In the bay, we have a covered, but too small to jump in most of the time. We do lots of flatwork and no-stirrup work. There are very few days that I cancel training or lessons (only cancel when the rain is coming in sideways or the wind is blowing things over). We work a lot on lateral work, transitions(!), light trail riding, etc. When we do get to jump, the horses are surprisingly good. A lot of work can even be done outside the arena. We lunge and turn out as often as we can.

                                    There's a lot to learn about horses that doesn't involve sitting on them. If you're creative, winter can be just as productive as summer.

                                    Comment


                                    • #19
                                      Originally posted by alternate_universe View Post
                                      In SW Pennsylvania? You don't ride. Winter temps can freeze the ground snow gets dumped over night. Anyone who is anyone around here has an indoor. You'd be riding only 6 months out of the year between the rain and snow if you didn't.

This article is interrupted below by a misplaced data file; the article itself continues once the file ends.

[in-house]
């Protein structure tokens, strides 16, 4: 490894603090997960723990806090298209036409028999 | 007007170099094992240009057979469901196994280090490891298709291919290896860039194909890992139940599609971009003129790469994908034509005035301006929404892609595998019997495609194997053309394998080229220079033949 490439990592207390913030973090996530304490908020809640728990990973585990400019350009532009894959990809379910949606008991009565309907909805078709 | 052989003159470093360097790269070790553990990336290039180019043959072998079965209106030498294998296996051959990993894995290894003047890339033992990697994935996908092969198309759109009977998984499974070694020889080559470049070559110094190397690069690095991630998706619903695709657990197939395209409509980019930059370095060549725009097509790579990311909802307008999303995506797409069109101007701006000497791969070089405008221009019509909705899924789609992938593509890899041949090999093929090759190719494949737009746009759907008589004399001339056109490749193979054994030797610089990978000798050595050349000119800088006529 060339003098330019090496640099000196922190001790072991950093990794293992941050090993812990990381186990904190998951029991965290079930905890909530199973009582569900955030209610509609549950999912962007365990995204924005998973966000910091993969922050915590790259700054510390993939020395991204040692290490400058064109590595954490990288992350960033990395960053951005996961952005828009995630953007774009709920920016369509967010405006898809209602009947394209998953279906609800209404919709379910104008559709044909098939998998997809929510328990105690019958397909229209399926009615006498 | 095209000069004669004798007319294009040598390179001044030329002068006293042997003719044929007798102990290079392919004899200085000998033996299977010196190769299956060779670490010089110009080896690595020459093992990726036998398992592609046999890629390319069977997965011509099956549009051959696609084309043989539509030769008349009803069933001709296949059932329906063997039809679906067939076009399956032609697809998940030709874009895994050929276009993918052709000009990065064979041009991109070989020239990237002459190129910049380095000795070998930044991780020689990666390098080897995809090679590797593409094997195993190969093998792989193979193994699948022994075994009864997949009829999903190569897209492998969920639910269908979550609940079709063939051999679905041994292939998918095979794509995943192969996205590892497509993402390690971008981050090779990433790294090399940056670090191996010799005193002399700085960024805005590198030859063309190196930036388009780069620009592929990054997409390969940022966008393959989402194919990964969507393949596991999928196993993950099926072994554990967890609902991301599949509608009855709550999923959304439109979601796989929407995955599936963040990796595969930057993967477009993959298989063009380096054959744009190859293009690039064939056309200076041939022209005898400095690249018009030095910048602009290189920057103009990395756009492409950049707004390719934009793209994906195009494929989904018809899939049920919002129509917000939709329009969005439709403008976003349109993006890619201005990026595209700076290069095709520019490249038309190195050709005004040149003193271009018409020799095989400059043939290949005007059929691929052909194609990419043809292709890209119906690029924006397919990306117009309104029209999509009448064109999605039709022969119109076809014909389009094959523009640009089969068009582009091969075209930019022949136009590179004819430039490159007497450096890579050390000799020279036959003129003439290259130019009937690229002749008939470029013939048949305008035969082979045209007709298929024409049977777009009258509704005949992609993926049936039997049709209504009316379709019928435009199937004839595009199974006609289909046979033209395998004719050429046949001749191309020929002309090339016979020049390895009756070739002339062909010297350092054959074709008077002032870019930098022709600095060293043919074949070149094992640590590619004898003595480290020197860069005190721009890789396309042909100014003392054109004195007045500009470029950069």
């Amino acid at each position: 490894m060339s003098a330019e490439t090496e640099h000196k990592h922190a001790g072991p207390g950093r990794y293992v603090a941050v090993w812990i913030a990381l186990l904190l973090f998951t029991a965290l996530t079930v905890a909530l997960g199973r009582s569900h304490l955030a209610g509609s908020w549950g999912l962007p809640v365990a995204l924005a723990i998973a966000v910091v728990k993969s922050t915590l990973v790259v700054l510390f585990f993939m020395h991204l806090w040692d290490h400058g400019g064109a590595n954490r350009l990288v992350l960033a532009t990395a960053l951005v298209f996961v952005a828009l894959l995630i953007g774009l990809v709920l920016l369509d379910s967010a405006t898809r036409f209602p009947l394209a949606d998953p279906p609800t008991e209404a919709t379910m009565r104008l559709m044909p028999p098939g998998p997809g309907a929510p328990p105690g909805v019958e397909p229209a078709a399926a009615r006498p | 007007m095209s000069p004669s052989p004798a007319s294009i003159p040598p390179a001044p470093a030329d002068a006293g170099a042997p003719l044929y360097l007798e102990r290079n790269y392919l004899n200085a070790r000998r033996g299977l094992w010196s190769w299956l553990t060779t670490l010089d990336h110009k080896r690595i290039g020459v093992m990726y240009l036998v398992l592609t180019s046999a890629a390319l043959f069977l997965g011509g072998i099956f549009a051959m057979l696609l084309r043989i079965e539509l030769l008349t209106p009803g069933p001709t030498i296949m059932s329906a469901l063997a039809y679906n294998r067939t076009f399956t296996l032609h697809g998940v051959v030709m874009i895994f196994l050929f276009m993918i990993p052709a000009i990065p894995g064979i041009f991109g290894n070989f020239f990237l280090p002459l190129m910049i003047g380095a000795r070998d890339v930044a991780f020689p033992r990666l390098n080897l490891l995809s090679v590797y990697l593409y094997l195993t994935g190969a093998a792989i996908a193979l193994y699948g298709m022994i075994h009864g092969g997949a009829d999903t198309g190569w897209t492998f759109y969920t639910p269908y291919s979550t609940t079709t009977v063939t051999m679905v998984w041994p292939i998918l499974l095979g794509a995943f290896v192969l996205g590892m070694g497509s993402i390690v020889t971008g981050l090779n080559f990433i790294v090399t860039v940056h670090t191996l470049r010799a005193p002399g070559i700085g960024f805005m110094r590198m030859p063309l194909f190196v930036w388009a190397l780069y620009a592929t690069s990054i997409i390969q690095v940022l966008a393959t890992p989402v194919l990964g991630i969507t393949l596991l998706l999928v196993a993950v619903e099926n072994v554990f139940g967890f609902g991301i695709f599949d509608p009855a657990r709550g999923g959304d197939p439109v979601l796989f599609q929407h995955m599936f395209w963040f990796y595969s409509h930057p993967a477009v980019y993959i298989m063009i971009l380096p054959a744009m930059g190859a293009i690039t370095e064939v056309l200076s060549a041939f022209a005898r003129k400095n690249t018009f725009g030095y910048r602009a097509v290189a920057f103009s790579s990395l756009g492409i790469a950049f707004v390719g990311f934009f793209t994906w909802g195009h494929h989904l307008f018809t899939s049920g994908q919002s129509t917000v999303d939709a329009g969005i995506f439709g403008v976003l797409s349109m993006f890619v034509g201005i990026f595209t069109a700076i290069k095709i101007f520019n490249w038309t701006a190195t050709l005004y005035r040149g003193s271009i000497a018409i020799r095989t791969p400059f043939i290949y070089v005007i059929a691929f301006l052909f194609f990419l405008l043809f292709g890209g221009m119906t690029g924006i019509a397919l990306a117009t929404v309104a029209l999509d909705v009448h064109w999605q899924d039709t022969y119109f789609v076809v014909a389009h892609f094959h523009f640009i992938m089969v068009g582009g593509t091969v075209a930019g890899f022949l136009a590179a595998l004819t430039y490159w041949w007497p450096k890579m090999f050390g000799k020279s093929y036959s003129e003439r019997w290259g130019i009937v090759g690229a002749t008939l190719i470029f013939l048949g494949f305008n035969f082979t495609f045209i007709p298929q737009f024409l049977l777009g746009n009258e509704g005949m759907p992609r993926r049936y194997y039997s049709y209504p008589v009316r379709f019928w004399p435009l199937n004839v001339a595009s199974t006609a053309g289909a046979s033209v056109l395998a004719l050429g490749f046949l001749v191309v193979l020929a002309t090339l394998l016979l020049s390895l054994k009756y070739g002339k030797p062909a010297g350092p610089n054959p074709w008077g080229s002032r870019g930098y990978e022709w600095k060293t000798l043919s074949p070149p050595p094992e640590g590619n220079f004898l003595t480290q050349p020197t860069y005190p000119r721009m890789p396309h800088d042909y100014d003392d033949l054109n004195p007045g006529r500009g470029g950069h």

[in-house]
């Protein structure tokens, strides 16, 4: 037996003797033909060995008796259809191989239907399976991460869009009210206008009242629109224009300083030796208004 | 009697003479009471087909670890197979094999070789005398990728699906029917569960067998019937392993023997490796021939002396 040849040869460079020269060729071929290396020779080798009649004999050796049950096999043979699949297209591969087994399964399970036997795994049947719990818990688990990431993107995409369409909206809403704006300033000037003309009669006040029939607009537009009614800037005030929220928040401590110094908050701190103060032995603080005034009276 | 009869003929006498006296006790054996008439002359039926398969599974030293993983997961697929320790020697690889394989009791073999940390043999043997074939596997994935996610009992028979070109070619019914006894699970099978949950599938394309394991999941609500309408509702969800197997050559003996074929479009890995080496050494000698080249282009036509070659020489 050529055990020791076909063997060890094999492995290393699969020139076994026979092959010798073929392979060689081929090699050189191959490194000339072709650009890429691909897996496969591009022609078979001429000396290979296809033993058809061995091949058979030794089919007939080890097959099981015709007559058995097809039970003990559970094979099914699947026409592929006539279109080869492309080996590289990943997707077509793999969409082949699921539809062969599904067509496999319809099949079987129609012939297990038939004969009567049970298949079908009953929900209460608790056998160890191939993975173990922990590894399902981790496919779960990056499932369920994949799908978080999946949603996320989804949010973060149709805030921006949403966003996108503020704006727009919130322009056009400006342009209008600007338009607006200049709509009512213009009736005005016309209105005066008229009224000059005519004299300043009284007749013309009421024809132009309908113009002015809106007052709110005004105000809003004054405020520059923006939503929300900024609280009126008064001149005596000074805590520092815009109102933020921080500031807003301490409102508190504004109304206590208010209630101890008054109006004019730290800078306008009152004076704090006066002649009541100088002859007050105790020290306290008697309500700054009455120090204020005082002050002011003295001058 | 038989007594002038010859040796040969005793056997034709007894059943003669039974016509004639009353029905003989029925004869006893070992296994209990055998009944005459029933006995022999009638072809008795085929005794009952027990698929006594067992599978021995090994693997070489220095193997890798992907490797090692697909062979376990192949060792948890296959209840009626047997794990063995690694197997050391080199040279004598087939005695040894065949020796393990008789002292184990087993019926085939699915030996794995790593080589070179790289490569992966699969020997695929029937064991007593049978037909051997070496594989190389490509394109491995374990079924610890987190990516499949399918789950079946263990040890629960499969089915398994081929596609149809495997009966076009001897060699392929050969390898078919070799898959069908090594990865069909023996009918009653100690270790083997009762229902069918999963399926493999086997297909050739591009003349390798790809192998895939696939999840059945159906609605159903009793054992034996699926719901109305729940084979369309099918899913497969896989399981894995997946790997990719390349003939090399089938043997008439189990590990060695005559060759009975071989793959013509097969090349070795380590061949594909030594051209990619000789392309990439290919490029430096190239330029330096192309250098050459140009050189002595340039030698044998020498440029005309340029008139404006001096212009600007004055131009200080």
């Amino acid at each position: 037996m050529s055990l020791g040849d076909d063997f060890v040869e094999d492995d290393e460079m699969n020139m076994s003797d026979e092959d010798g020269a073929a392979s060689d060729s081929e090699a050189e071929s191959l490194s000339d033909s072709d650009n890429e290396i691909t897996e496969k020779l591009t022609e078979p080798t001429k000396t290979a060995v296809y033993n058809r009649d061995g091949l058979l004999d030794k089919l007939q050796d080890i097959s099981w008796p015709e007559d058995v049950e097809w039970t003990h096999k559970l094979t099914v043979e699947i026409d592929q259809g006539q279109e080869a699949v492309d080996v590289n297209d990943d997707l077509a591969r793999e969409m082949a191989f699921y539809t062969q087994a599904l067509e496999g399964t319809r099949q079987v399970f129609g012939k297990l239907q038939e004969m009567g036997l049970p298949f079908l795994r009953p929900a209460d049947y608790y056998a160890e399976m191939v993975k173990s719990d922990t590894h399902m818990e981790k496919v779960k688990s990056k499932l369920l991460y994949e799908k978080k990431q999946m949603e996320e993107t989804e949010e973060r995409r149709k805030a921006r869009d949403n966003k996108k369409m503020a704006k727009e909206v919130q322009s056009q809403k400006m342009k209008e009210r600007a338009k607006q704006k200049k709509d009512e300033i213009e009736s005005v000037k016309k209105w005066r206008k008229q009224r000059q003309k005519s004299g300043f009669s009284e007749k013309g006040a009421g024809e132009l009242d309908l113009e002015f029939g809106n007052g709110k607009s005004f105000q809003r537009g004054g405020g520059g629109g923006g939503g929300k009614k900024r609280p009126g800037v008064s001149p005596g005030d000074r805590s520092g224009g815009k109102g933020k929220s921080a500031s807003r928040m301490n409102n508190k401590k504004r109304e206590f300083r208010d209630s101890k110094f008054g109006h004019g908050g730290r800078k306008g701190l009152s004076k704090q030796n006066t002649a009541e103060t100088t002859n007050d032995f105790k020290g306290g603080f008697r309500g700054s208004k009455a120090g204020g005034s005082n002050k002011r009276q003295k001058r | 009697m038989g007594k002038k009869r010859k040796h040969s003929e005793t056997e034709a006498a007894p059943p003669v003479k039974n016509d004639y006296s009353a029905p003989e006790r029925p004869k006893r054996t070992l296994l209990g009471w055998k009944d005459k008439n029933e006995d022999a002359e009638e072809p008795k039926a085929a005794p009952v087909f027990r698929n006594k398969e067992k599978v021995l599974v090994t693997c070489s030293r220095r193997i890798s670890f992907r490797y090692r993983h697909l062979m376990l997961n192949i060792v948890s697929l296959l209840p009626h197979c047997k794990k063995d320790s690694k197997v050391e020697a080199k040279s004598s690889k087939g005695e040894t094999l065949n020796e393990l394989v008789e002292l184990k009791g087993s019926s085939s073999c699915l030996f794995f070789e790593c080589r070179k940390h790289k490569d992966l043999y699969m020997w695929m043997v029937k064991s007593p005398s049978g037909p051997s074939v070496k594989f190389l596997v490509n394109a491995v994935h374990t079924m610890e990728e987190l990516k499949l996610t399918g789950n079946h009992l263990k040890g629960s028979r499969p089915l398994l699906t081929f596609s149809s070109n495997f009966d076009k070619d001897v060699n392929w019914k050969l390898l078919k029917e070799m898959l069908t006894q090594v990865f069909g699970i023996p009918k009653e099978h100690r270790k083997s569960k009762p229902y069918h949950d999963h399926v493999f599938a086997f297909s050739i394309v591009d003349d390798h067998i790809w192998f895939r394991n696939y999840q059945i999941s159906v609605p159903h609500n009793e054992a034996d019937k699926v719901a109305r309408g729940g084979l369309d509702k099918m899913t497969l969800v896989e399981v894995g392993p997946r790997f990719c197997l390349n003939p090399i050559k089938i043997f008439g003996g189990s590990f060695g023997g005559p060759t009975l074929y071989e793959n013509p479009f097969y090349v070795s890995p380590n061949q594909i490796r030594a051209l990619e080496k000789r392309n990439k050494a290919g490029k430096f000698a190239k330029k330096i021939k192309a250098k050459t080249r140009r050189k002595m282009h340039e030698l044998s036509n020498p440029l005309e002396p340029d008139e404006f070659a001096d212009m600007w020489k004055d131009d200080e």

I am in SW PA and ride year round without an indoor. I guess 2 years of winters in Iowa make this area look tame to me. Even with an indoor in Iowa, temps got horribly uncomfortable to ride in below 19 degrees. When it dropped more than that, it was easiest to just lightly lunge and ride for a short time before my fingers and toes got too cold to be useful.
                                      I take advantage of Dec through Feb being my back to basics schooling months.
                                      If it is really cold or bad outside, I will just bundle up and hack down the farm lane. My arena is newly excavated and still settling, so I don't want to tear up the base this winter.
                                      I am lucky to have the option of taking my pony to the stable in WV where I also ride, but for the most part, I just hack out here at the farm.
                                      Proud to have two Takaupa Gold line POAs!
                                      Takaupas Top Gold
                                      Gifts Black Gold Knight